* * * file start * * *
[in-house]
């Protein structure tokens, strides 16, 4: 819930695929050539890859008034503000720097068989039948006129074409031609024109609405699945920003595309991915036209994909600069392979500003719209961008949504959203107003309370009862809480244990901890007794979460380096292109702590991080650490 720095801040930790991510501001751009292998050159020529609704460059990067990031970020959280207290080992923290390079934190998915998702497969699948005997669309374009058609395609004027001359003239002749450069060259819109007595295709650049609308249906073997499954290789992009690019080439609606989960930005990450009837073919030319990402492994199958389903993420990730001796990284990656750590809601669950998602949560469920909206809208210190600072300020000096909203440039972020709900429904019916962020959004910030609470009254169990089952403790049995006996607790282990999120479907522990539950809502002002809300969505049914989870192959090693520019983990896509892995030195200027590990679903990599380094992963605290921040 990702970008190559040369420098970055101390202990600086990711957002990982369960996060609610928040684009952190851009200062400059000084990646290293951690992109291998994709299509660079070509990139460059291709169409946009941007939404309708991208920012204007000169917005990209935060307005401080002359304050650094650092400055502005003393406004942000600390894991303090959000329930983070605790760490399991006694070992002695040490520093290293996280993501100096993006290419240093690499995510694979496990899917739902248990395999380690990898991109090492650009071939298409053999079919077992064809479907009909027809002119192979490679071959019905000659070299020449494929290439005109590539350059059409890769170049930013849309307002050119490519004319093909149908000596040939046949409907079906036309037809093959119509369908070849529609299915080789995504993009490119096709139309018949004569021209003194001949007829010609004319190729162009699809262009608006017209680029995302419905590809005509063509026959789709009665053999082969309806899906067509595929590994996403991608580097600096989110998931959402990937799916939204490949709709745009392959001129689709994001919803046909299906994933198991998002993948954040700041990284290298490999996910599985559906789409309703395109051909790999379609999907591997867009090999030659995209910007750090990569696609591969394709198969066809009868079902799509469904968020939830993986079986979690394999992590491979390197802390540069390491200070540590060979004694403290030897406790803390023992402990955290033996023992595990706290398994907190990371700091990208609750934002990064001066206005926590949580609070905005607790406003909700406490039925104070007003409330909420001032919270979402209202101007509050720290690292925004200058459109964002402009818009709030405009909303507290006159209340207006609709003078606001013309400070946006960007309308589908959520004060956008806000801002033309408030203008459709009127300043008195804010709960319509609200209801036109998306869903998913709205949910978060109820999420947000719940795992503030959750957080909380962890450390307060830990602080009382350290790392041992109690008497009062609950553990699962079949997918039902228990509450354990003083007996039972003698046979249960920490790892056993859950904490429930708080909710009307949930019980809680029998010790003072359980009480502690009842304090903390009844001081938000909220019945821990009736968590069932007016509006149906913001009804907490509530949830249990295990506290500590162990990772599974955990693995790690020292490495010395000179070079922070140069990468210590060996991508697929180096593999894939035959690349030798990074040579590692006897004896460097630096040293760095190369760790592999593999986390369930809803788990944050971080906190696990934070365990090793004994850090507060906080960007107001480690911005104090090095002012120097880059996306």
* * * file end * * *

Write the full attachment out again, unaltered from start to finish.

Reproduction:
[in-house]
């Protein structure tokens, strides 16, 4: 819930695929050539890859008034503000720097068989039948006129074409031609024109609405699945920003595309991915036209994909600069392979500003719209961008949504959203107003309370009862809480244990901890007794979460380096292109702590991080650490 720095801040930790991510501001751009292998050159020529609704460059990067990031970020959280207290080992923290390079934190998915998702497969699948005997669309374009058609395609004027001359003239002749450069060259819109007595295709650049609308249906073997499954290789992009690019080439609606989960930005990450009837073919030319990402492994199958389903993420990730001796990284990656750590809601669950998602949560469920909206809208210190600072300020000096909203440039972020709900429904019916962020959004910030609470009254169990089952403790049995006996607790282990999120479907522990539950809502002002809300969505049914989870192959090693520019983990896509892995030195200027590990679903990599380094992963605290921040 990702970008190559040369420098970055101390202990600086990711957002990982369960996060609610928040684009952190851009200062400059000084990646290293951690992109291998994709299509660079070509990139460059291709169409946009941007939404309708991208920012204007000169917005990209935060307005401080002359304050650094650092400055502005003393406004942000600390894991303090959000329930983070605790760490399991006694070992002695040490520093290293996280993501100096993006290419240093690499995510694979496990899917739902248990395999380690990898991109090492650009071939298409053999079919077992064809479907009909027809002119192979490679071959019905000659070299020449494929290439005109590539350059059409890769170049930013849309307002050119490519004319093909149908000596040939046949409907079906036309037809093959119509369908070849529609299915080789995504993009490119096709139309018949004569021209003194001949007829010609004319190729162009699809262009608006017209680029995302419905590809005509063509026959789709009665053999082969309806899906067509595929590994996403991608580097600096989110998931959402990937799916939204490949709709745009392959001129689709994001919803046909299906994933198991998002993948954040700041990284290298490999996910599985559906789409309703395109051909790999379609999907591997867009090999030659995209910007750090990569696609591969394709198969066809009868079902799509469904968020939830993986079986979690394999992590491979390197802390540069390491200070540590060979004694403290030897406790803390023992402990955290033996023992595990706290398994907190990371700091990208609750934002990064001066206005926590949580609070905005607790406003909700406490039925104070007003409330909420001032919270979402209202101007509050720290690292925004200058459109964002402009818009709030405009909303507290006159209340207006609709003078606001013309400070946006960007309308589908959520004060956008806000801002033309408030203008459709009127300043008195804010709960319509609200209801036109998306869903998913709205949910978060109820999420947000719940795992503030959750957080909380962890450390307060830990602080009382350290790392041992109690008497009062609950553990699962079949997918039902228990509450354990003083007996039972003698046979249960920490790892056993859950904490429930708080909710009307949930019980809680029998010790003072359980009480502690009842304090903390009844001081938000909220019945821990009736968590069932007016509006149906913001009804907490509530949830249990295990506290500590162990990772599974955990693995790690020292490495010395000179070079922070140069990468210590060996991508697929180096593999894939035959690349030798990074040579590692006897004896460097630096040293760095190369760790592999593999986390369930809803788990944050971080906190696990934070365990090793004994850090507060906080960007107001480690911005104090090095002012120097880059996306």